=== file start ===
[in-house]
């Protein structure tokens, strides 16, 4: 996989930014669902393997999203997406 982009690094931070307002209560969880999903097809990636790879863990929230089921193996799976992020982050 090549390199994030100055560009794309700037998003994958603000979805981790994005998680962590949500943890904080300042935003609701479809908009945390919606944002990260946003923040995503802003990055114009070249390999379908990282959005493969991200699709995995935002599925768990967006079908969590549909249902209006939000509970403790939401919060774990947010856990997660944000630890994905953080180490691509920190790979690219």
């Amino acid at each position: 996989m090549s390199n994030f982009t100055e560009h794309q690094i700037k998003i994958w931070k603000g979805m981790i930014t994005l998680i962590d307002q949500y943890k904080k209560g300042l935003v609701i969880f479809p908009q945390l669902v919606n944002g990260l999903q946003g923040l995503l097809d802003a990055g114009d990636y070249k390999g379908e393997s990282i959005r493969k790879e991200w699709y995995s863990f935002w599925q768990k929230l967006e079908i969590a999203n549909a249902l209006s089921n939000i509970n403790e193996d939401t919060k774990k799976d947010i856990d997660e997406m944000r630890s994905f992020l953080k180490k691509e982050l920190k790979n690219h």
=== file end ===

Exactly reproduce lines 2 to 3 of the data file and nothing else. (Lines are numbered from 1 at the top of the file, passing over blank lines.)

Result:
């Protein structure tokens, strides 16, 4: 996989930014669902393997999203997406 982009690094931070307002209560969880999903097809990636790879863990929230089921193996799976992020982050 090549390199994030100055560009794309700037998003994958603000979805981790994005998680962590949500943890904080300042935003609701479809908009945390919606944002990260946003923040995503802003990055114009070249390999379908990282959005493969991200699709995995935002599925768990967006079908969590549909249902209006939000509970403790939401919060774990947010856990997660944000630890994905953080180490691509920190790979690219």
């Amino acid at each position: 996989m090549s390199n994030f982009t100055e560009h794309q690094i700037k998003i994958w931070k603000g979805m981790i930014t994005l998680i962590d307002q949500y943890k904080k209560g300042l935003v609701i969880f479809p908009q945390l669902v919606n944002g990260l999903q946003g923040l995503l097809d802003a990055g114009d990636y070249k390999g379908e393997s990282i959005r493969k790879e991200w699709y995995s863990f935002w599925q768990k929230l967006e079908i969590a999203n549909a249902l209006s089921n939000i509970n403790e193996d939401t919060k774990k799976d947010i856990d997660e997406m944000r630890s994905f992020l953080k180490k691509e982050l920190k790979n690219h």